Switzerland is on the brink of a deal to settle a long-running dispute with U.S. authorities over Swiss banks accused of helping wealthy Americans evade billions of dollars of tax, the finance minister said on Saturday.
"We hope that we will shortly be at the finishing line," Eveline Widmer-Schlumpf told Swiss radio in an interview. "The banks won't get it for nothing."
Widmer-Schlumpf declined to say how high fines might be, but added: "It is clear that it will not be a pleasant solution."
Bank secrecy, which has helped Switzerland become the world's largest offshore center with $2 trillion in assets, has come under fire since the financial crisis, as cash-strapped governments seek to clamp down on tax evasion.
The Swiss government has been in protracted talks to end U.S. investigations into Swiss banks, including Credit Suisse and Julius Baer, in return for expected heavy fines and a transfer of client names.
Bern said last month it was considering a possible solution to the U.S. probes, but declined to give further details as negotiations were still continuing.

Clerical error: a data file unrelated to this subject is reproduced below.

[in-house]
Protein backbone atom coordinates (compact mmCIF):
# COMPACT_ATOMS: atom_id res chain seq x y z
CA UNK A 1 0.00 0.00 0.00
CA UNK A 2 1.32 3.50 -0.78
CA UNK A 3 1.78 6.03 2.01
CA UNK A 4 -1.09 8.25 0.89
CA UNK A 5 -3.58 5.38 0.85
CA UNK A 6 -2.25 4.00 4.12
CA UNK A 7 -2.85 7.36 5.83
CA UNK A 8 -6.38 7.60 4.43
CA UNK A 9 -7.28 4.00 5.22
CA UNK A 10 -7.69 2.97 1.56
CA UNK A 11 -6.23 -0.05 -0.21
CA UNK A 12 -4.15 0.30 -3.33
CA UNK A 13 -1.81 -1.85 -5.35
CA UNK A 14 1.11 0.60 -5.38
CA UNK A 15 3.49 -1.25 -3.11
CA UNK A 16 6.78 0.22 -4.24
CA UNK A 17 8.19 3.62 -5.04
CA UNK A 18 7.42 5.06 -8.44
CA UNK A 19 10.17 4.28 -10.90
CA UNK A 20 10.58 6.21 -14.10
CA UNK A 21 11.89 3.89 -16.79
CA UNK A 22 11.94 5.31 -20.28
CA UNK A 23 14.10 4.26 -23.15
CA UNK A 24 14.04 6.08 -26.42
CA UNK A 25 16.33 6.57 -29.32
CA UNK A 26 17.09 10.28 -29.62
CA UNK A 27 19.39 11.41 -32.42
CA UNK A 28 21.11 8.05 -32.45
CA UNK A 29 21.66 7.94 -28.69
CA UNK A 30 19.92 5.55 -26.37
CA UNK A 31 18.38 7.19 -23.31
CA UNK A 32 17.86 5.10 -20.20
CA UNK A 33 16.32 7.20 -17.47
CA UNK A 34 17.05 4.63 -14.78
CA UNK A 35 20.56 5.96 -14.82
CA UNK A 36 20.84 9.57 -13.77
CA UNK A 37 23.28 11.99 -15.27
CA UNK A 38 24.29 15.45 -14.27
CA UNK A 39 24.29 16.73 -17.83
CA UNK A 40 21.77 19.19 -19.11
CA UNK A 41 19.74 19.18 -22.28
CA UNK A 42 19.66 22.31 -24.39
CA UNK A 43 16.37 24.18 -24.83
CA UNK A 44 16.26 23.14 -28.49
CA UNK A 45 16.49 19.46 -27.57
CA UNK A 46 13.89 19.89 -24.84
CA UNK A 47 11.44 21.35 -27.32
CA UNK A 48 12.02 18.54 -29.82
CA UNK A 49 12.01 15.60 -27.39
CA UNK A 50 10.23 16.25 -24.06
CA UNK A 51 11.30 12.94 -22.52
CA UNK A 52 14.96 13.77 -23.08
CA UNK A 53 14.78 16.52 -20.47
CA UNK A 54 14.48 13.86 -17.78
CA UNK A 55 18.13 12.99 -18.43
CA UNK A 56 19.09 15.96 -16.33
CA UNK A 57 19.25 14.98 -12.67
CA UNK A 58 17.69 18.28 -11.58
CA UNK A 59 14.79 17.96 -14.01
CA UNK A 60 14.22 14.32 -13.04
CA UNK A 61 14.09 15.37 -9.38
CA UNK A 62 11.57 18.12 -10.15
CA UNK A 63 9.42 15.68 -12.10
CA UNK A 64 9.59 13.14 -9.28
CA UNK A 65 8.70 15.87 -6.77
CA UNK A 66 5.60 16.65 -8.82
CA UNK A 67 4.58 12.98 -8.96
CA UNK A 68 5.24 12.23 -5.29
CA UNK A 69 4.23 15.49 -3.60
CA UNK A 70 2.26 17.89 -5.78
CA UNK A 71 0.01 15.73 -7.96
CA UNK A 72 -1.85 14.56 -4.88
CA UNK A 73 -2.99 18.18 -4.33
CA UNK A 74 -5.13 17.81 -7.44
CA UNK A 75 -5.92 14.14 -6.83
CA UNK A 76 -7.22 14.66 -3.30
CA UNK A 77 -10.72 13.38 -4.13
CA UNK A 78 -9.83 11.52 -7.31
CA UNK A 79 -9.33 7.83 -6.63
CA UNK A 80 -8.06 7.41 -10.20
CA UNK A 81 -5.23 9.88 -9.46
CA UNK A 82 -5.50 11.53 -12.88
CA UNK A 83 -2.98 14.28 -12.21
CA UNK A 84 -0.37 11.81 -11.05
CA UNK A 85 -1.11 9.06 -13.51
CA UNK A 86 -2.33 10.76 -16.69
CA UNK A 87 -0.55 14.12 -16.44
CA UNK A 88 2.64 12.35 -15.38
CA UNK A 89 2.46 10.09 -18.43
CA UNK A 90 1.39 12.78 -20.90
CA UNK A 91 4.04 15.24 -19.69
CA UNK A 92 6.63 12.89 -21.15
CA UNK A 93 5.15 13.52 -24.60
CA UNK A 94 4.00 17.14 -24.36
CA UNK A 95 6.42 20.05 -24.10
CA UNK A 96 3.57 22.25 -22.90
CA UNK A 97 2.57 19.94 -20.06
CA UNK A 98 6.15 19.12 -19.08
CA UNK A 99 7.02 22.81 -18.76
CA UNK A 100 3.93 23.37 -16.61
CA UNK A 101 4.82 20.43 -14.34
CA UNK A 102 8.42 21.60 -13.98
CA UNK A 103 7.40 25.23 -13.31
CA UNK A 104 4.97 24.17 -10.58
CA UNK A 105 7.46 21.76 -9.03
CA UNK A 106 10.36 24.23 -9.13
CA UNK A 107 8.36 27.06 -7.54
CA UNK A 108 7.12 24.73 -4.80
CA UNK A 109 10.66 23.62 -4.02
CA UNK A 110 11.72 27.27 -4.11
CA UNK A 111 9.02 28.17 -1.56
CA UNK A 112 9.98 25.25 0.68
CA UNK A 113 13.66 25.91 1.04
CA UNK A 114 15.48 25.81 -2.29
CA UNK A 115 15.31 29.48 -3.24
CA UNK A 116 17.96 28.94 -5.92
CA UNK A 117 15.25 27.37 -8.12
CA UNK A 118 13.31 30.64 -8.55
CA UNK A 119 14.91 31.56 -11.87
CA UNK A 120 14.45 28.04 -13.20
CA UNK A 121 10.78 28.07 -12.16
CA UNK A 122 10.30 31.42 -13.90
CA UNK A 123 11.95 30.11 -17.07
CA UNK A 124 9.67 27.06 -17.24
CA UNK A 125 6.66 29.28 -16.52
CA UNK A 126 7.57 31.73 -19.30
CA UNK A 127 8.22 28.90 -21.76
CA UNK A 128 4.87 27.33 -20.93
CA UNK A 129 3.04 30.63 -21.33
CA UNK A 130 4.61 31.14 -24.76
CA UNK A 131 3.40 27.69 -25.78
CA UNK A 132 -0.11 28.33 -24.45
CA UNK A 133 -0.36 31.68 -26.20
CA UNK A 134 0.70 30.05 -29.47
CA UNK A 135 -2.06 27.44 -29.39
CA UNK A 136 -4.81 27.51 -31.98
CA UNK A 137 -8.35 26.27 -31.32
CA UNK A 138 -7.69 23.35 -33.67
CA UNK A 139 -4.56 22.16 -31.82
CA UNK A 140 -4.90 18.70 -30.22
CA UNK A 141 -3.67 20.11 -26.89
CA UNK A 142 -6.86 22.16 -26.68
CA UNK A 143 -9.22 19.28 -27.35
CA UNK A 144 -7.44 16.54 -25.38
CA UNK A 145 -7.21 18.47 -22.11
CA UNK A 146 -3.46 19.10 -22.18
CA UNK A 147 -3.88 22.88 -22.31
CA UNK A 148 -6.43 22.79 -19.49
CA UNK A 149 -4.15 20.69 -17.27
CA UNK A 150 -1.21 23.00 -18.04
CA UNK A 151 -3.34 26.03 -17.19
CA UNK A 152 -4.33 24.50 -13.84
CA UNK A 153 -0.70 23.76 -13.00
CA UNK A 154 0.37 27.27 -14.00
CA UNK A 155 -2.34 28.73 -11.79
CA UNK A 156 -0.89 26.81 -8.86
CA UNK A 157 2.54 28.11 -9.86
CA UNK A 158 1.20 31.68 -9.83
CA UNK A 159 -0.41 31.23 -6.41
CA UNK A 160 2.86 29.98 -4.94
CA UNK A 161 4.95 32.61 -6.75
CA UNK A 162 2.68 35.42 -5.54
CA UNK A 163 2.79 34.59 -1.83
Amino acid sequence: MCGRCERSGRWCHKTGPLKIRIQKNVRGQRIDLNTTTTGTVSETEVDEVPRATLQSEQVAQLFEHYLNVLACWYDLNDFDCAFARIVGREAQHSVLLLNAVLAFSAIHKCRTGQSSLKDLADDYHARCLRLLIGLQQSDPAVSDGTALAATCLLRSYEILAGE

A source familiar with the talks has told Reuters the two sides had agreed an outline for a deal that would divide more than 300 Swiss banks according to the extent they had helped U.S. clients hide money, to determine how they are dealt with.
Under the outline deal, banks already under investigation would settle with individual deferred prosecution agreements, the source said. Credit Suisse has already made a 295 million Swiss franc ($303 million) provision towards a settlement.
A second group of banks which had U.S. clients but have not yet been targeted by investigators would have to agree to pay fines and hand over data on their customers, the source said.
The country's biggest bank UBS was forced in 2009 to pay a fine of $780 million and hand over the names of more than 4,000 clients, delivering the U.S. authorities information that allowed them to then pursue other Swiss banks.
Switzerland's oldest private bank, Wegelin & Co, said in January it was closing down after pleading guilty to helping Americans evade taxes, paying a fine of nearly $58 million.
EU finance ministers gave their official approval this week to start formal negotiations with Switzerland and the tax-haven microstates of Liechtenstein, San Marino, Andorra and Monaco about surrendering bank data on an automatic basis, exposing savers to tax claims.
Widmer-Schlumpf said Switzerland could do little to resist the pressure for more transparency. "The automatic exchange of information can't be stopped," she said.